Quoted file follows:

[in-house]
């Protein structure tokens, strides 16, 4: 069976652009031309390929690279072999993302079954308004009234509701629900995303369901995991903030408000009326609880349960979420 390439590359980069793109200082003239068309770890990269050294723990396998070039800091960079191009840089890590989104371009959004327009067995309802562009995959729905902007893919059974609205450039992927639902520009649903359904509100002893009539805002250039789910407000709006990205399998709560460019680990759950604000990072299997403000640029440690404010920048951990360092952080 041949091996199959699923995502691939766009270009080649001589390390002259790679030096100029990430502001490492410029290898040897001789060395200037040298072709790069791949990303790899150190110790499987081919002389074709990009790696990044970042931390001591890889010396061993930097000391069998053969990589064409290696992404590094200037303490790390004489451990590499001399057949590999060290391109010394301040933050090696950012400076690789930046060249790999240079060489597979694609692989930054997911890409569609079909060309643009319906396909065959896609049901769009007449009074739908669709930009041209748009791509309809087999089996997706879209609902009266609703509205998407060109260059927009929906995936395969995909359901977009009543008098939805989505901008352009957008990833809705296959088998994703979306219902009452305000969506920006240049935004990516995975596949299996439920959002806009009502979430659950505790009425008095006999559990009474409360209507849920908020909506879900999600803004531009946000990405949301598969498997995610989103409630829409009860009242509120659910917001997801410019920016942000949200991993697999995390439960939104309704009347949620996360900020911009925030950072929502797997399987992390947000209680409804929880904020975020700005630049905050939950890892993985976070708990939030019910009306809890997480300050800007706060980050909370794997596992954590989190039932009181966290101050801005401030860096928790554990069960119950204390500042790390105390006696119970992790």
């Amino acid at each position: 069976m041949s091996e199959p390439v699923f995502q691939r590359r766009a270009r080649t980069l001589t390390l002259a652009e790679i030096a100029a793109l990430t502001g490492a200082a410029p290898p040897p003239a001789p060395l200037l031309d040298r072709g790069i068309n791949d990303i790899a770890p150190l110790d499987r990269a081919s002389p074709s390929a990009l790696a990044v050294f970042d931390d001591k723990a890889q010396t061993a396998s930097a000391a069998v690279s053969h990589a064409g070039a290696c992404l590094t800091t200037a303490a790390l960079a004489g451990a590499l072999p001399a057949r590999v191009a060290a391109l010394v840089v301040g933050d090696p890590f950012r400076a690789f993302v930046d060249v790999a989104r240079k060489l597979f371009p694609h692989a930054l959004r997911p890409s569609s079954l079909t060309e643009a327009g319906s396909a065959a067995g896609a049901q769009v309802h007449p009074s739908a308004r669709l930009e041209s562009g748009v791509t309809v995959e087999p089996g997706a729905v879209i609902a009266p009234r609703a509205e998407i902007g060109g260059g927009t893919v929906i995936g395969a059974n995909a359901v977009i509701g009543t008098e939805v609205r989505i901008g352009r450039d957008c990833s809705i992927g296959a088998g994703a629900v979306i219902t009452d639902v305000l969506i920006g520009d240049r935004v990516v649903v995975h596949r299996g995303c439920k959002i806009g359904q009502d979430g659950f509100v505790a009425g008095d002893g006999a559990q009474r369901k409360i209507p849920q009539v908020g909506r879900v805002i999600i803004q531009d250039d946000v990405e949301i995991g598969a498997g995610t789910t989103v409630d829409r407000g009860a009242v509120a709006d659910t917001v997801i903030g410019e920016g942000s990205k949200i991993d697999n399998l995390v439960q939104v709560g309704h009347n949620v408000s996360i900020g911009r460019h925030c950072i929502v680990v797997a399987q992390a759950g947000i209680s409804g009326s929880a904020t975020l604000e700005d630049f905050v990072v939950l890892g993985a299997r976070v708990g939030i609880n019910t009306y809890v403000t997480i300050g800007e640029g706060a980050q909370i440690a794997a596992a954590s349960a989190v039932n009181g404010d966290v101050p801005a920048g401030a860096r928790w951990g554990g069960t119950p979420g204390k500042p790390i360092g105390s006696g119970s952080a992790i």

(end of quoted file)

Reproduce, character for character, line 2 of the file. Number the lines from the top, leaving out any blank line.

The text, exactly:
């Protein structure tokens, strides 16, 4: 069976652009031309390929690279072999993302079954308004009234509701629900995303369901995991903030408000009326609880349960979420 390439590359980069793109200082003239068309770890990269050294723990396998070039800091960079191009840089890590989104371009959004327009067995309802562009995959729905902007893919059974609205450039992927639902520009649903359904509100002893009539805002250039789910407000709006990205399998709560460019680990759950604000990072299997403000640029440690404010920048951990360092952080 041949091996199959699923995502691939766009270009080649001589390390002259790679030096100029990430502001490492410029290898040897001789060395200037040298072709790069791949990303790899150190110790499987081919002389074709990009790696990044970042931390001591890889010396061993930097000391069998053969990589064409290696992404590094200037303490790390004489451990590499001399057949590999060290391109010394301040933050090696950012400076690789930046060249790999240079060489597979694609692989930054997911890409569609079909060309643009319906396909065959896609049901769009007449009074739908669709930009041209748009791509309809087999089996997706879209609902009266609703509205998407060109260059927009929906995936395969995909359901977009009543008098939805989505901008352009957008990833809705296959088998994703979306219902009452305000969506920006240049935004990516995975596949299996439920959002806009009502979430659950505790009425008095006999559990009474409360209507849920908020909506879900999600803004531009946000990405949301598969498997995610989103409630829409009860009242509120659910917001997801410019920016942000949200991993697999995390439960939104309704009347949620996360900020911009925030950072929502797997399987992390947000209680409804929880904020975020700005630049905050939950890892993985976070708990939030019910009306809890997480300050800007706060980050909370794997596992954590989190039932009181966290101050801005401030860096928790554990069960119950204390500042790390105390006696119970992790």